Why I Don't Need a Coffee Shop

I keep an eye on other food blogs and see what other people are trying, talking about or investigating. This fall, there's been a lot of talk about a cream cheese-filled pumpkin muffin that's offered by numerous coffee shops, including Starbucks. I've not had one, but I can see the appeal of such a thing. And so, sites all over the place are offering their take on the yummy morsels and I guess I'm no different.

However, I think I've tweaked my rendition a fair bit to take advantage of kitchen appliances and tools, cut down on the preparation time and made them more portable and more versatile.

Now, there's nothing wrong with trying the versions out there that involve wrapping cream cheese filling in plastic and chilling or freezing it for hours. But, frankly, I don't really have the time or patience for that! Beyond that, I've got tools that help me bypass some of the steps suggested for others and I'm all about using the tools at my disposal to make things a bit easier on me and my family. Finally, we're a family on the go. If I want to take muffins on a picnic or send them along in a lunch, I want them to arrive without too much trouble. Therefore, I nixed the crumb topping that many of these recipes suggest. Skipping a crumb topping also allows for something I hadn't considered at first. In a pinch, these muffins become festive autumn cupcakes with a generous slathering of cream cheese frosting on top and a sprinkle of chopped nuts. Who said you can't put together a fun and seasonal dessert in a moment's notice? Just make a full batch of muffins, freeze half and you'll have the base for a last-minute dessert on standby. This is the sort of thing that makes me very happy!

I used my stand mixer, blender and two different dishers (ice cream scoops of differing sizes) to help make putting together this recipe easier. I have two bowls for my stand mixer, so I didn't need to transfer the cream cheese filling and clean dishes partway through the baking process. If you don't have two bowls, you can either stop to clean it and transfer the cream cheese to another container, or just use a food processor to make the cream cheese filling. Might as well have a counter full of appliances to help you out, right? And while you will have a fairly sizable pile of dishes to attend to while the muffins are baking, once they are done, you'll have two dozen versatile gems of autumny goodness at your disposal. And you won't have to shell out the $$$ that coffee shops charge for basically the same thing. Really, when I can begin my day with a pumpkin cream cheese muffin and a mug of hot vacuum-brewed coffee seasoned with cream, honey and cinnamon in the warmth and comfort of my own nest, I just fail to see a reason to seek out a coffee shop in the morning. And when I realize I can enjoy all those things and wear my slippers, I have yet another way to simply bliss out about my favorite season!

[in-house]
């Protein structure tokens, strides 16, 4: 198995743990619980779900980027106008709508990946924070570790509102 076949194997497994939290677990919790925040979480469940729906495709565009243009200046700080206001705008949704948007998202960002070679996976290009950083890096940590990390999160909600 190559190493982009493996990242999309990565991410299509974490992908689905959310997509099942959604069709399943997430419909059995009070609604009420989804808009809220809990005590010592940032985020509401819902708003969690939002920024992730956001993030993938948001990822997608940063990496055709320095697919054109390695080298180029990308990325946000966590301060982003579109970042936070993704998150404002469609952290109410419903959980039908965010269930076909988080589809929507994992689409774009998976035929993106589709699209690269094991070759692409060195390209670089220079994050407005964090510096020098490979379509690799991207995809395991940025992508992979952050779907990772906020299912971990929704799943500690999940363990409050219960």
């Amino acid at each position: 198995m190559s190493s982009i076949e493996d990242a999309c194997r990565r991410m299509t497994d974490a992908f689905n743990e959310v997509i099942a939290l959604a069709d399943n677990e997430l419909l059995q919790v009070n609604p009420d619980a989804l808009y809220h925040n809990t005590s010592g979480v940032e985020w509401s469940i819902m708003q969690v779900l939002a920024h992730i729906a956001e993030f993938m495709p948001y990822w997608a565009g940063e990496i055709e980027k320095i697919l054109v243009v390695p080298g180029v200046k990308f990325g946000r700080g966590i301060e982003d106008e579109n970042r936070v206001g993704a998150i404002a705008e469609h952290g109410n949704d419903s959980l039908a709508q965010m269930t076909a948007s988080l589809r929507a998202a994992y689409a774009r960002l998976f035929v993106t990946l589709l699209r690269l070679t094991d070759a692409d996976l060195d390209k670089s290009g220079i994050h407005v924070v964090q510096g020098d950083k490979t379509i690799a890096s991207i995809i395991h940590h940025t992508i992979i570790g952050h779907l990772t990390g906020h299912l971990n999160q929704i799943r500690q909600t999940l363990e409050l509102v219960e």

Pumpkin Cream Cheese Muffins

  • 8 oz. cream cheese, softened
  • 1 cup powdered sugar
  • 3 cups all-purpose flour
  • 2 teaspoons ground cinnamon
  • 1 teaspoon ground nutmeg
  • 1 teaspoon ground cloves
  • 1 teaspoon ground allspice
  • 1 teaspoon salt
  • 1 teaspoon baking soda
  • 4 large eggs
  • 2 cups sugar
  • 2 cups pumpkin puree
  • 1 ¼ cups vegetable oil

To prepare the filling, combine the cream cheese and powdered sugar in a medium bowl and mix well until blended and smooth. It will look like slightly underfirm frosting.

To make the muffins, preheat the oven to 350˚ F. Line muffin pans with paper liners. In the bowl of an electric mixer, combine the flour, cinnamon, nutmeg, cloves, allspice, salt and baking soda; whisk to blend. In an electric blender, combine the eggs, sugar, pumpkin puree and oil. (You can actually used cubed, roasted pumpkin and use the blender to puree it all.) Blend until smooth. With the mixer on low speed, add in the wet ingredients to the dry ones, mixing just until incorporated.

To assemble the muffins, fill each muffin well with a small amount of batter, just enough to cover the bottom of the liner (1-2 tablespoons). I like using a scant #20 disher (3 T.) to measure out the pumpkin batter. Then, using a #60 disher (2 tsp.), place a small dollop of cream cheese filling in the center of the pumpkin batter. Divide the remaining batter among the muffin cups, placing on top of the cream cheese to cover completely.

Bake for 20-25 minutes. Transfer to a wire rack and let cool completely before serving.

  • Yields: 24 muffins
  • Preparation Time: 40 minutes